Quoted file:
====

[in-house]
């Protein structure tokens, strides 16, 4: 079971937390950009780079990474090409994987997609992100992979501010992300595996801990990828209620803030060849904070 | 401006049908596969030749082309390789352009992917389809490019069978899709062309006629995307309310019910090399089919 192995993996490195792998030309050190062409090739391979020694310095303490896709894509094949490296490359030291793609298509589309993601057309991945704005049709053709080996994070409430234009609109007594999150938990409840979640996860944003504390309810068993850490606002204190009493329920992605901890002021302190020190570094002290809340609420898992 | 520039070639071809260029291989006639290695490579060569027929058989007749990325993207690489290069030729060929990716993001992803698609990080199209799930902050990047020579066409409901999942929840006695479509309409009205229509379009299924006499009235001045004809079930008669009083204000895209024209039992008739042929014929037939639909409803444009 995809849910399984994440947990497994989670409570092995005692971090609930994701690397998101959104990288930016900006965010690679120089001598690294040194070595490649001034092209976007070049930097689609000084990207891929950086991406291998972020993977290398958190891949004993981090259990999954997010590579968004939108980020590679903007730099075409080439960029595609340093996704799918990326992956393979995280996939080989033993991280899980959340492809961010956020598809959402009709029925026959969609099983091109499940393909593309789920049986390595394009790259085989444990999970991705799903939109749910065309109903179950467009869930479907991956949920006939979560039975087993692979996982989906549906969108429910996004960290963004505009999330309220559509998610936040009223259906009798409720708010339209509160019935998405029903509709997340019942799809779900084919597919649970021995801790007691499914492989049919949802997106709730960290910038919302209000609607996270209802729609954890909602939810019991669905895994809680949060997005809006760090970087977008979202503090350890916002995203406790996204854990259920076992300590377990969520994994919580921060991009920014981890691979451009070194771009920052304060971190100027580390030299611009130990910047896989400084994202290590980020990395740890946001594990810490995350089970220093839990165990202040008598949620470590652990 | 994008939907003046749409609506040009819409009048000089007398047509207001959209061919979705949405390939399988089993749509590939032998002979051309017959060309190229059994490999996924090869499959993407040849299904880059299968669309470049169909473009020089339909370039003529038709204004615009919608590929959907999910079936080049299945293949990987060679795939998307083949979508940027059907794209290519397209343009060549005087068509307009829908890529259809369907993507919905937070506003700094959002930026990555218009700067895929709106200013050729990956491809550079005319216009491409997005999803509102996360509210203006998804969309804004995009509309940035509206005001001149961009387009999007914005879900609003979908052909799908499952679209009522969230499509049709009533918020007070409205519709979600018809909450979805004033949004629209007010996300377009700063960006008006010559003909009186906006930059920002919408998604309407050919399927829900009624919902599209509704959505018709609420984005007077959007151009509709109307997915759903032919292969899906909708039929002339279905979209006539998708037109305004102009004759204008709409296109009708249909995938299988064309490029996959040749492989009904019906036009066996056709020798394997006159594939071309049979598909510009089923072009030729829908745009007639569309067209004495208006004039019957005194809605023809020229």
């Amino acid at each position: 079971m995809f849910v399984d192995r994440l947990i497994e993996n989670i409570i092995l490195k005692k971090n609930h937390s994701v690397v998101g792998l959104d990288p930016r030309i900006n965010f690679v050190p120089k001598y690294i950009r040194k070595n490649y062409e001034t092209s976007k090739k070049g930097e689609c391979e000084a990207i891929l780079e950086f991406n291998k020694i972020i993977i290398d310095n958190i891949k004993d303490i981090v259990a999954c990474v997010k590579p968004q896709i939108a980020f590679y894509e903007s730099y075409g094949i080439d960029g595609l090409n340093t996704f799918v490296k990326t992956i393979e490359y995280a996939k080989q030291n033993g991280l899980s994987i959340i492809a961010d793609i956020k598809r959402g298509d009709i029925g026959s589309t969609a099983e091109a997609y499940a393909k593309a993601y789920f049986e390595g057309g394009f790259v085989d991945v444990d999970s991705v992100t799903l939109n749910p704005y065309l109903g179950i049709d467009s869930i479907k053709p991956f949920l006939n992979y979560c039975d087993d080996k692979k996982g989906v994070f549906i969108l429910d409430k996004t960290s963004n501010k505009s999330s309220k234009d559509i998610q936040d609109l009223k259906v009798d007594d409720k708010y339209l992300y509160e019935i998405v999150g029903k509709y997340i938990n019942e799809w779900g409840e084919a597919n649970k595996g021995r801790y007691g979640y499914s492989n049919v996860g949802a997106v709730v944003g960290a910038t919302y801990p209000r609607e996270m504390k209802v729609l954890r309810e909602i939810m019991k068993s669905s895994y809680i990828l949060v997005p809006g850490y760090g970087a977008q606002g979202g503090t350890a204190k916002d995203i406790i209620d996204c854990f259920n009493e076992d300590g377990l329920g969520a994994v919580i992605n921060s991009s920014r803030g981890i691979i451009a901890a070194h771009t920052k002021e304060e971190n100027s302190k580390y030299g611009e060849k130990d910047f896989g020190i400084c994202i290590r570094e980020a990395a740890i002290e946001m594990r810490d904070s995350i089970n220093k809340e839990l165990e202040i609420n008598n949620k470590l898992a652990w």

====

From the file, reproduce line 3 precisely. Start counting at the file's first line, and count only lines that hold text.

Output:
């Amino acid at each position: 079971m995809f849910v399984d192995r994440l947990i497994e993996n989670i409570i092995l490195k005692k971090n609930h937390s994701v690397v998101g792998l959104d990288p930016r030309i900006n965010f690679v050190p120089k001598y690294i950009r040194k070595n490649y062409e001034t092209s976007k090739k070049g930097e689609c391979e000084a990207i891929l780079e950086f991406n291998k020694i972020i993977i290398d310095n958190i891949k004993d303490i981090v259990a999954c990474v997010k590579p968004q896709i939108a980020f590679y894509e903007s730099y075409g094949i080439d960029g595609l090409n340093t996704f799918v490296k990326t992956i393979e490359y995280a996939k080989q030291n033993g991280l899980s994987i959340i492809a961010d793609i956020k598809r959402g298509d009709i029925g026959s589309t969609a099983e091109a997609y499940a393909k593309a993601y789920f049986e390595g057309g394009f790259v085989d991945v444990d999970s991705v992100t799903l939109n749910p704005y065309l109903g179950i049709d467009s869930i479907k053709p991956f949920l006939n992979y979560c039975d087993d080996k692979k996982g989906v994070f549906i969108l429910d409430k996004t960290s963004n501010k505009s999330s309220k234009d559509i998610q936040d609109l009223k259906v009798d007594d409720k708010y339209l992300y509160e019935i998405v999150g029903k509709y997340i938990n019942e799809w779900g409840e084919a597919n649970k595996g021995r801790y007691g979640y499914s492989n049919v996860g949802a997106v709730v944003g960290a910038t919302y801990p209000r609607e996270m504390k209802v729609l954890r309810e909602i939810m019991k068993s669905s895994y809680i990828l949060v997005p809006g850490y760090g970087a977008q606002g979202g503090t350890a204190k916002d995203i406790i209620d996204c854990f259920n009493e076992d300590g377990l329920g969520a994994v919580i992605n921060s991009s920014r803030g981890i691979i451009a901890a070194h771009t920052k002021e304060e971190n100027s302190k580390y030299g611009e060849k130990d910047f896989g020190i400084c994202i290590r570094e980020a990395a740890i002290e946001m594990r810490d904070s995350i089970n220093k809340e839990l165990e202040i609420n008598n949620k470590l898992a652990w």